At the end of last year, investors, bond yields and central banks were all forecasting rising interest rates. The Federal Reserve even went as far as to nudge up rates in December, for the first time since 2006.
But since the start of the year, all of that has turned on a sixpence: stocks have fallen, manufacturing data has worsened in the UK and the US, while Japan has pushed interest rates below zero.
No wonder gold has enjoyed its best start to the year for three decades.
And the gold miners – until recently, the most despised sector in the market – are doing even better.
It's turnaround time for gold
My colleague Charlie Morris, investment director of the Fleet Street Letter, is an expert on gold. But he's far from being a "gold bug" or perma-bull.
He turned bearish on gold in February 2013, when it was trading at $1,660 an ounce. And he was right to.
But the sudden change in the interest rate environment we are seeing now has turned him bullish again, for the first time for three years.
The Fed's decision to hike rates last year, he believes, resembles a similar policy blunder to the one it made during the Great Depression, which has come to be known as "The Mistake of 1937". In short, the Fed lifted rates too soon, sending the US into a sharp two-year recession.
Partly in fear of repeating this, central banks are now rapidly jumping in the other direction. There is a very real possibility of negative rates spreading from Sweden, Switzerland and Japan, to the UK and US. We are back, once again, in a falling interest rate environment.
For gold bulls, that is good news. Negative rates could see savers being charged on their cash deposits. In that sort of environment, the argument that gold is a "barbarous relic", because it pays no yield, suddenly looks absurd. In a negative rate world, a yield of 0% is positively attractive.
There's a psychological aspect to it too. "We're all Nimbys to some extent," says Ross Norman, chief executive of bullion broker Sharps Pixley, who has consistently been one of the most accurate gold price forecasters on the LBMA (London Bullion Market Association). "When negative interest rates affect you directly, when you get charged for savings in your deposit accounts, you really recognise that things are not normal."
Negative rates, he says, are merely a reflection of deeper economic turmoil. "There's no question in my mind that the scale of the national debt cannot be paid down. I'm not saying it's a mathematical impossibility, but it's getting towards it: debt is outpacing growth two-to-one, it has been for decades and you can't stay there forever. The only question is whether it's six days, six months or six years before this falls apart."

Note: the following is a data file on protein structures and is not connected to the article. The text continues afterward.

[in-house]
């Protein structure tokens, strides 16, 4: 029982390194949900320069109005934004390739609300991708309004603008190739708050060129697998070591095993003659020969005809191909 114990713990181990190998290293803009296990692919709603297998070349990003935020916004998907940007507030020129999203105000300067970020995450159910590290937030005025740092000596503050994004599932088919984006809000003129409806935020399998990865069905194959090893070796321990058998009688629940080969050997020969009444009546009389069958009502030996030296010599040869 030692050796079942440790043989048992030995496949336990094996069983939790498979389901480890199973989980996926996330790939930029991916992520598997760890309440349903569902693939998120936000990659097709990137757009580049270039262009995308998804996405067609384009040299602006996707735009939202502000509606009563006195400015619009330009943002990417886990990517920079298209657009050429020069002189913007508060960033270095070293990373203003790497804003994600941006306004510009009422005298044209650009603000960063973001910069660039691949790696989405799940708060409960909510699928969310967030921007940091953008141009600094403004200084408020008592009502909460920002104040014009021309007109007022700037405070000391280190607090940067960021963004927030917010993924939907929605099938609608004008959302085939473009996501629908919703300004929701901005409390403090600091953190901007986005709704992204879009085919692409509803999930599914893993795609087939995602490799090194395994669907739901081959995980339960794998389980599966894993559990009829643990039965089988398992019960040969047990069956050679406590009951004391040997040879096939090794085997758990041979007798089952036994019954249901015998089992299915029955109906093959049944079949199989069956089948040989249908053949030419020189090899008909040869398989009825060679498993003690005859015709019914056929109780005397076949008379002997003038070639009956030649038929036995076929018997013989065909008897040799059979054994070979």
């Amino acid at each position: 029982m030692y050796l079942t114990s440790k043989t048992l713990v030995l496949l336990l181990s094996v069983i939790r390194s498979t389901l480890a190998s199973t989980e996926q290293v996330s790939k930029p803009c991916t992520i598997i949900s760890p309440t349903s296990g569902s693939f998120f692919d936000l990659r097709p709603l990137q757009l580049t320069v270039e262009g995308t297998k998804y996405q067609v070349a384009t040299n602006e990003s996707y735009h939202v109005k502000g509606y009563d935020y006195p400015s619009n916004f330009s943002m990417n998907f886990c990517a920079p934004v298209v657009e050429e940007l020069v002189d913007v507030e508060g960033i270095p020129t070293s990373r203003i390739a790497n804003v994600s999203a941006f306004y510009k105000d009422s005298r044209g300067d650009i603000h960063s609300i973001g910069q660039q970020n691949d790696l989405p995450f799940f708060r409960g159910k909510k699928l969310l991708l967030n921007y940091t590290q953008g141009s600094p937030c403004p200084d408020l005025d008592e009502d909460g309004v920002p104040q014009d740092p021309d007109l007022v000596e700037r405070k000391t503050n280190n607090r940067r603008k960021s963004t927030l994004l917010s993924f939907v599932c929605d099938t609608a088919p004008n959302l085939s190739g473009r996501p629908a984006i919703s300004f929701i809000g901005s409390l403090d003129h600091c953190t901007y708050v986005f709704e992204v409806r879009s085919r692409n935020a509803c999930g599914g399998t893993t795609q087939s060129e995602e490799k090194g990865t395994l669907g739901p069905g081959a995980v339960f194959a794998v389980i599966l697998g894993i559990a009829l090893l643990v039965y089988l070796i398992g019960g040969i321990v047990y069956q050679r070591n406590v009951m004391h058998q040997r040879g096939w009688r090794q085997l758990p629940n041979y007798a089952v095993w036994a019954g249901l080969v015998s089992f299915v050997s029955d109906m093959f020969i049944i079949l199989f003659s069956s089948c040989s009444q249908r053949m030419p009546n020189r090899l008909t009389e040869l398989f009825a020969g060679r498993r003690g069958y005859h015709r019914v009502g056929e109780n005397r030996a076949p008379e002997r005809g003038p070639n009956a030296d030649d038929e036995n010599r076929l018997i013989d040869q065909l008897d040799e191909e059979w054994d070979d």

Why we're excited about gold miners
So the fundamentals for gold are looking evermore bullish. But what we are most excited about right now at MoneyWeek are the gold miners.
Gold mining stocks did poorly during the course of the gold bull market. Management teams – urged on by shareholders – chased growth, and costs escalated across the industry, wiping out any benefit from higher gold prices.
But in the early stages of a bull market, the situation is very different. As gold has languished in recent years, gold miners have proved surprisingly resilient.
Not in terms of their share prices, which have been trounced, of course. But the underlying businesses have been able to aggressively cut costs and as a result, bankruptcies, the ultimate measure of industry distress, have been few and far between.
That's because large operating gold mines tend to have several zones, with greatly differing ore types. By blending lower grade ore with higher grades, companies can almost choose their costs per ounce. In the long term, this can be very damaging: mining out the highest-grade zones quickly exhausts a deposit. But in the short term, it has given companies a cushion.
As the gold price has fallen, the industry has gone into lock-down. Management teams are tweaking mine plans, mining takeovers have dropped by 72% since 2011 (according to accountants PwC), and building new operations is out of the question. So costs across the industry are falling sharply.
And now the gold price has turned. Companies that were bracing themselves for gold at $1,000 an ounce have suddenly been given a 20% bonus. That all flows through to the bottom line, causing a sharp spike in profits.
For companies with lower costs still, that avoided chasing high-cost growth during the last bull run, the benefit is even bigger.
The market is starting to recognise this. Share prices that were predicting years of distress are suddenly readjusting for an unforeseen splurge in profit. Some gold companies have more than doubled in share price over the last three months.
But if we are at a turning point in the gold price, investors are at the beginning of a major new move, which will lift the gold mining industry with it. This could just be the start of a massive bull market.
We've just put together a report on the sector, including some of the gold miners we rate most highly as well as funds you can buy to profit from the mining comeback.
If you're a MoneyWeek subscriber, you can read it right away. If not, find out why this is one bull market you don't want to miss out on.